External links

Hypergeometric
(s, f, n)¶ A Hypergeometric distribution describes the number of successes in
n
draws without replacement from a finite population containings
successes andf
failures.\[P(X = k) = {{{s \choose k} {f \choose {nk}}}\over {s+f \choose n}}, \quad \text{for } k = \max(0, n  f), \ldots, \min(n, s).\]Hypergeometric(s, f, n) # Hypergeometric distribution for a population with # s successes and f failures, and a sequence of n trials. params(d) # Get the parameters, i.e. (s, f, n)
External links

NegativeBinomial
(r, p)¶ A Negative binomial distribution describes the number of failures before the
r
th success in a sequence of independent Bernoulli trials. It is parameterized byr
, the number of successes, andp
, the probability of success in an individual trial.\[P(X = k) = {k + r  1 \choose k} p^r (1  p)^k, \quad \text{for } k = 0,1,2,\ldots.\]The distribution remains welldefined for any positive
r
, in which case\[P(X = k) = \frac{\Gamma(k+r)}{k! \Gamma(r)} p^r (1  p)^k, \quad \text{for } k = 0,1,2,\ldots.\]NegativeBinomial() # Negative binomial distribution with r = 1 and p = 0.5 NegativeBinomial(r, p) # Negative binomial distribution with r successes and success rate p params(d) # Get the parameters, i.e. (r, p) succprob(d) # Get the success rate, i.e. p failprob(d) # Get the failure rate, i.e. 1  p
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Poisson
(λ)¶ A Poisson distribution descibes the number of independent events occurring within a unit time interval, given the average rate of occurrence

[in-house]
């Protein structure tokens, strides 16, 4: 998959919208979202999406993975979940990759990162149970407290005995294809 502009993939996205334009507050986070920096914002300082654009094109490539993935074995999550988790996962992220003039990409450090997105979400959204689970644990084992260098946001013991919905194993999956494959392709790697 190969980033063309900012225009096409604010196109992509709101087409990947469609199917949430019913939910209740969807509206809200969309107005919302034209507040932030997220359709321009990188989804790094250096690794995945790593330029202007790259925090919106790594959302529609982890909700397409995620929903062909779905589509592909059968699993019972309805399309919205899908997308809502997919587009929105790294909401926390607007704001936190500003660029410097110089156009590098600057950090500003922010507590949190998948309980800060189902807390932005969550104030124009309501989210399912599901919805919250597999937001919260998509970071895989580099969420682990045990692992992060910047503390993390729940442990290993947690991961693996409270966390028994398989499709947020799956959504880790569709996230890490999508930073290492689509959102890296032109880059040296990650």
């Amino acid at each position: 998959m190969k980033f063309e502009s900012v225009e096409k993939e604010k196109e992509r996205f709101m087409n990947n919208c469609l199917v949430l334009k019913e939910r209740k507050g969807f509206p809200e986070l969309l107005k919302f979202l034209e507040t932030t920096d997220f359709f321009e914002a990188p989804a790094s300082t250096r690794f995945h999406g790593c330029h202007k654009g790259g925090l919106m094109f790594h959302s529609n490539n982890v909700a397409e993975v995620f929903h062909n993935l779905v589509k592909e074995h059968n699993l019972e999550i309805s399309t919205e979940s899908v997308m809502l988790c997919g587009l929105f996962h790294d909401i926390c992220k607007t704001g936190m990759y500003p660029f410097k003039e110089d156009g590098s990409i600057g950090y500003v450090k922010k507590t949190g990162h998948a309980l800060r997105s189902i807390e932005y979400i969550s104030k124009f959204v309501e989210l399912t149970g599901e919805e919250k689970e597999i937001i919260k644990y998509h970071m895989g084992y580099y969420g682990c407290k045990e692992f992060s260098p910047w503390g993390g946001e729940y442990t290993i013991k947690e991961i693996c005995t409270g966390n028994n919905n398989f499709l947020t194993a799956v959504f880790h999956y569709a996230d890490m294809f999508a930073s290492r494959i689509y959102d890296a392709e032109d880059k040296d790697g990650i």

λ
.\[P(X = k) = \frac{\lambda^k}{k!} e^{\lambda}, \quad \text{ for } k = 0,1,2,\ldots.\]Poisson() # Poisson distribution with rate parameter 1 Poisson(lambda) # Poisson distribution with rate parameter lambda params(d) # Get the parameters, i.e. (λ,) mean(d) # Get the mean arrival rate, i.e. λ
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PoissonBinomial
(p)¶ A Poissonbinomial distribution describes the number of successes in a sequence of independent trials, wherein each trial has a different success rate. It is parameterized by a vector
p
(of lengthK
), whereK
is the total number of trials andp[i]
corresponds to the probability of success of thei
th trial.\[P(X = k) = \sum\limits_{A\in F_k} \prod\limits_{i\in A} p[i] \prod\limits_{j\in A^c} (1p[j]), \quad \text{ for } k = 0,1,2,\ldots,K,\]where \(F_k\) is the set of all subsets of \(k\) integers that can be selected from \(\{1,2,3,...,K\}\).
PoissonBinomial(p) # Poisson Binomial distribution with success rate vector p params(d) # Get the parameters, i.e. (p,) succprob(d) # Get the vector of success rates, i.e. p failprob(d) # Get the vector of failure rates, i.e. 1p
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Skellam
(μ1, μ2)¶ A Skellam distribution describes the difference between two independent
Poisson()
variables, respectively with rateμ1
andμ2
.\[P(X = k) = e^{(\mu_1 + \mu_2)} \left( \frac{\mu_1}{\mu_2} \right)^{k/2} I_k(2 \sqrt{\mu_1 \mu_2}) \quad \text{for integer } k\]where \(I_k\) is the modified Bessel function of the first kind.
Skellam(mu1, mu2) # Skellam distribution for the difference between two Poisson variables, # respectively with expected values mu1 and mu2. params(d) # Get the parameters, i.e. (mu1, mu2)